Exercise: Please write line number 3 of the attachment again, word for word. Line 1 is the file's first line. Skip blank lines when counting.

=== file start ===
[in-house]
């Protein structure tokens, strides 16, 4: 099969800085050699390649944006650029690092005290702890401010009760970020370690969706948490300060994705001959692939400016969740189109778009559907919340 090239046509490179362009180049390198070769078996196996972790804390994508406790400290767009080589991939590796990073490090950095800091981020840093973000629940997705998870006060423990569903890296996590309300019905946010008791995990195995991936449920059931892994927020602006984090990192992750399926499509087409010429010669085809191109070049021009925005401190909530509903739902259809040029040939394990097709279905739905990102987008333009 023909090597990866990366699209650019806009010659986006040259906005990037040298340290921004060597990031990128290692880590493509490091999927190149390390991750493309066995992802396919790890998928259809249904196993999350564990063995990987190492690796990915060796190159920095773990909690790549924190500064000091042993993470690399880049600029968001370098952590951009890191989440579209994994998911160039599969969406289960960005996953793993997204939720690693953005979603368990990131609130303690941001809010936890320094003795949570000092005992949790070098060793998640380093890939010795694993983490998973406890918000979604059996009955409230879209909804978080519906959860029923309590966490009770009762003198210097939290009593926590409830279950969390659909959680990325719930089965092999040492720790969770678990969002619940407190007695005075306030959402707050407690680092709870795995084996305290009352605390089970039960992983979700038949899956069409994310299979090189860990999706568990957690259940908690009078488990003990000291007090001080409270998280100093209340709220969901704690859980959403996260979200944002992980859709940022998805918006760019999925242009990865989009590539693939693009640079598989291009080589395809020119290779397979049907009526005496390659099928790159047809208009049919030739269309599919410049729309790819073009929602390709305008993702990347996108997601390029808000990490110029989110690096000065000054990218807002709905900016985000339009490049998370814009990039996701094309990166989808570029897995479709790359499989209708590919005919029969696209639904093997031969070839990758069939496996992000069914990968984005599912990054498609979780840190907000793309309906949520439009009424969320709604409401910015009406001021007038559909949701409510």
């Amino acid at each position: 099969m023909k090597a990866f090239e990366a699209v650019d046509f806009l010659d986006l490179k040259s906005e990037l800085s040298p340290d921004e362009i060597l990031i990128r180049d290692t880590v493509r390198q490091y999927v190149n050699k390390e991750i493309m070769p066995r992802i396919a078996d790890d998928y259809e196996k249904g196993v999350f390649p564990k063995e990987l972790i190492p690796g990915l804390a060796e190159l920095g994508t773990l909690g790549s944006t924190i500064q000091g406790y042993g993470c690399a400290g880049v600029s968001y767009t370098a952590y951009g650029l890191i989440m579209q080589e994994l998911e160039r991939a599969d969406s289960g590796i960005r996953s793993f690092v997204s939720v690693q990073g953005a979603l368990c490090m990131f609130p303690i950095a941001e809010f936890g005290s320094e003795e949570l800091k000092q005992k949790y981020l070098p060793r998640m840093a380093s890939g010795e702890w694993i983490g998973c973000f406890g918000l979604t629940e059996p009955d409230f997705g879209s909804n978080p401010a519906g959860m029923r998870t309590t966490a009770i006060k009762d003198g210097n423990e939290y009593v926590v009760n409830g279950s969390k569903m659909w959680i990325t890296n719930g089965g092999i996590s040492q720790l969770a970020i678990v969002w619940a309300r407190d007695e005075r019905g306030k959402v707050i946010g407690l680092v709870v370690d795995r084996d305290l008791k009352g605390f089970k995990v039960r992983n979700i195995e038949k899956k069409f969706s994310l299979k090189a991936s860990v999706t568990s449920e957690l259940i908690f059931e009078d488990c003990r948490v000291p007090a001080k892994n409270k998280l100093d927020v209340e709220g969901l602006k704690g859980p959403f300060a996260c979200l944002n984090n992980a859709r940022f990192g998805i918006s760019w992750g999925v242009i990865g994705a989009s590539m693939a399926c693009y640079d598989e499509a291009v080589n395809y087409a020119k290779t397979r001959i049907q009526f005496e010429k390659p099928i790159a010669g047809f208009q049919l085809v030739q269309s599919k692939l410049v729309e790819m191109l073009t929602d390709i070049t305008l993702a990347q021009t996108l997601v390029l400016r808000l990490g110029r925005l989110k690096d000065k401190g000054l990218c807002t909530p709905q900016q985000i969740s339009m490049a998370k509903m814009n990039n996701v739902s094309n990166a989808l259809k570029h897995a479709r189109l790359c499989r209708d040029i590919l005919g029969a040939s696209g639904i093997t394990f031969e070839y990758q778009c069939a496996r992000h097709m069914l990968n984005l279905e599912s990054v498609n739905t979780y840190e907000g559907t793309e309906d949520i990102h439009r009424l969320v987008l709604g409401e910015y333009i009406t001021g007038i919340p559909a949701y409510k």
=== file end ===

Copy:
């Amino acid at each position: 099969m023909k090597a990866f090239e990366a699209v650019d046509f806009l010659d986006l490179k040259s906005e990037l800085s040298p340290d921004e362009i060597l990031i990128r180049d290692t880590v493509r390198q490091y999927v190149n050699k390390e991750i493309m070769p066995r992802i396919a078996d790890d998928y259809e196996k249904g196993v999350f390649p564990k063995e990987l972790i190492p690796g990915l804390a060796e190159l920095g994508t773990l909690g790549s944006t924190i500064q000091g406790y042993g993470c690399a400290g880049v600029s968001y767009t370098a952590y951009g650029l890191i989440m579209q080589e994994l998911e160039r991939a599969d969406s289960g590796i960005r996953s793993f690092v997204s939720v690693q990073g953005a979603l368990c490090m990131f609130p303690i950095a941001e809010f936890g005290s320094e003795e949570l800091k000092q005992k949790y981020l070098p060793r998640m840093a380093s890939g010795e702890w694993i983490g998973c973000f406890g918000l979604t629940e059996p009955d409230f997705g879209s909804n978080p401010a519906g959860m029923r998870t309590t966490a009770i006060k009762d003198g210097n423990e939290y009593v926590v009760n409830g279950s969390k569903m659909w959680i990325t890296n719930g089965g092999i996590s040492q720790l969770a970020i678990v969002w619940a309300r407190d007695e005075r019905g306030k959402v707050i946010g407690l680092v709870v370690d795995r084996d305290l008791k009352g605390f089970k995990v039960r992983n979700i195995e038949k899956k069409f969706s994310l299979k090189a991936s860990v999706t568990s449920e957690l259940i908690f059931e009078d488990c003990r948490v000291p007090a001080k892994n409270k998280l100093d927020v209340e709220g969901l602006k704690g859980p959403f300060a996260c979200l944002n984090n992980a859709r940022f990192g998805i918006s760019w992750g999925v242009i990865g994705a989009s590539m693939a399926c693009y640079d598989e499509a291009v080589n395809y087409a020119k290779t397979r001959i049907q009526f005496e010429k390659p099928i790159a010669g047809f208009q049919l085809v030739q269309s599919k692939l410049v729309e790819m191109l073009t929602d390709i070049t305008l993702a990347q021009t996108l997601v390029l400016r808000l990490g110029r925005l989110k690096d000065k401190g000054l990218c807002t909530p709905q900016q985000i969740s339009m490049a998370k509903m814009n990039n996701v739902s094309n990166a989808l259809k570029h897995a479709r189109l790359c499989r209708d040029i590919l005919g029969a040939s696209g639904i093997t394990f031969e070839y990758q778009c069939a496996r992000h097709m069914l990968n984005l279905e599912s990054v498609n739905t979780y840190e907000g559907t793309e309906d949520i990102h439009r009424l969320v987008l709604g409401e910015y333009i009406t001021g007038i919340p559909a949701y409510k």